Ethiopia's Prime Minister Abiy Ahmed, center-left on podium and seen on video screens, accompanied by House speaker Tagesse Chafo, center-right on podium, addresses the parliament in the capital Addis Ababa, Ethiopia, on Nov. 15 (AP Photo)


Two years ago, Ethiopian[1] Prime Minister Abiy Ahmed launched a genocide against his country’s ethnic Tigray, killing upwards of a half million people. Abiy remains unapologetic. The former cyberintelligence officer still prefers to spend millions of dollars on a troll army to incite anti-American[2] hatred than feed his besieged people.

When President Joe Biden[3] sent envoys to engage Abiy at the height of the Tigray war, the Ethiopian prime minister gleefully used his rejection of them as a means to humiliate the United States before his militant constituency. Nevertheless, national security adviser Jake Sullivan has offered Abiy an invitation to Washington to attend Biden’s U.S.-Africa Leader’s Summit.

Then there is Liberia. The U.S. has a special relationship with the West African country dating to its founding by freed American slaves. Recent decades, however, have not been kind to Liberia. It suffered two civil wars, followed by a fragile recovery. Former soccer star George Weah won election in 2017 and became president early the next year. His tenure has been a disaster for Liberia’s recovery. He surrounded himself with war criminals, and corruption exploded.


At the bicentennial of capital Monrovia earlier this year, U.S. delegation head and National Security Council official Dana Banks chided Weah on corruption. He ignored her. He has since sought to weaponize Liberia’s judiciary against political challenger and squeaky-clean philanthropist Alexander Cummings, Jr. In recent weeks, the U.S. government has prepared new sanctions to compel Weah to adhere to the rule of law. Weah, meanwhile, has decamped for the World Cup in Qatar while Liberians face hunger due to a scarcity of rice. Despite this, Biden has invited the would-be Liberian despot.

Indeed, rather than promote democracy, Biden appears to be assembling a gallery of rogues. Egyptian President Abdel Fattah el-Sisi, who seeks to rule for life, is on the invite list. So, too, is South Sudanese President Salva Kiir, under whose rule South Sudan has fallen to the bottom of Freedom House’s Global Freedom rankings, scoring worse than even North Korea and Eritrea. Nigerian President Muhammadu Buhari, complicit in religious violence[5] against southeastern Nigeria’s Igbo people, is also on the invite list.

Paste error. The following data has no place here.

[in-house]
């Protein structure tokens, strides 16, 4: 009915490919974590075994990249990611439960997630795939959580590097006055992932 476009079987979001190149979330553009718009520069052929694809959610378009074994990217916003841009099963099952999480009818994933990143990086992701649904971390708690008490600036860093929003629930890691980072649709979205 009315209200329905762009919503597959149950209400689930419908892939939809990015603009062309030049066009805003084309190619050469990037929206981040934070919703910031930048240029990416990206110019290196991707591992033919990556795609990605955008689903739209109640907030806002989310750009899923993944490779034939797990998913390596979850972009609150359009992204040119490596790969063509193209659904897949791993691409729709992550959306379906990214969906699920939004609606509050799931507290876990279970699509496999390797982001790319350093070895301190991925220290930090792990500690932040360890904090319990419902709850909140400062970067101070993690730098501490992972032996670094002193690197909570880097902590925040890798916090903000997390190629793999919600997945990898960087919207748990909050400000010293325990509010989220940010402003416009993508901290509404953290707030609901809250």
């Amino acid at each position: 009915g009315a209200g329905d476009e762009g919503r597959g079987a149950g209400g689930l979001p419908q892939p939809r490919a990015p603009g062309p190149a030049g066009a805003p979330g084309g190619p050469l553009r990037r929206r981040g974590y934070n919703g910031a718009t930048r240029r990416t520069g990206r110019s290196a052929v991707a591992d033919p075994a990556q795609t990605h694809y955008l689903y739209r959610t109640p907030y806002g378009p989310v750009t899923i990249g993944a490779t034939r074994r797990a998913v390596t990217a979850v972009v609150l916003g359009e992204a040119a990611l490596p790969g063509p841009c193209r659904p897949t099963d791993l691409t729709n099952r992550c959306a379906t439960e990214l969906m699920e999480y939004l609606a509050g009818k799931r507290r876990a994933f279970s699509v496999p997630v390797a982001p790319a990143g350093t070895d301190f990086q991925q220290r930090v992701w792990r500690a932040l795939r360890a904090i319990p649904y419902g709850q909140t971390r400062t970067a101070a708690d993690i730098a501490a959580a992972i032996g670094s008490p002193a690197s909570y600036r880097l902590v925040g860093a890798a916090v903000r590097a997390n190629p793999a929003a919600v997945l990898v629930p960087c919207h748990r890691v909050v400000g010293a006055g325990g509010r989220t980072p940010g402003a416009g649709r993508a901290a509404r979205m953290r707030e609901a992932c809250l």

While a sustained and serious U.S. focus on Africa is long overdue, Biden, Sullivan, and Secretary of State Antony Blinken show condescending racism[6] by failing to hold African leaders to the same standards they would expect of European, Middle Eastern, or Latin American leaders. Abiy’s crimes, for example, match if not surpass Russian President Vladimir Putin’s, and yet the White House would not host Putin. The same is true with Weah, whose record, corruption, and disdain for democracy match Venezuela’s President Nicolas Maduro, a man for whom Biden would never roll out the red carpet.

China and Russia often extend their influence in Africa at the expense of human rights and good governance. Perhaps Biden believes his summit meets the great power challenge, but he undercuts the American brand and ability to compete if he signals to Africans that the U.S. will cozy up to Africa’s worst abusers in the same way that Russia and China do. Biden may like to repeat the mantra that "diplomacy is back," but sometimes ill-considered diplomacy can do more harm than good.

The U.S.-Africa summit should not include the continent’s worst offenders but should rather set a standard and embrace and reward those leaders who demonstrate a commitment to democracy, economic transparency, and human flourishing.


Michael Rubin ( @mrubin1971 ) is a contributor to the Washington Examiner's Beltway Confidential. He is a senior fellow at the American Enterprise Institute.[8]


  1. ^ Ethiopian (
  2. ^ troll army to incite anti-American (
  3. ^ Joe Biden (
  5. ^ religious violence (
  6. ^ show condescending racism (
  8. ^ @mrubin1971 (


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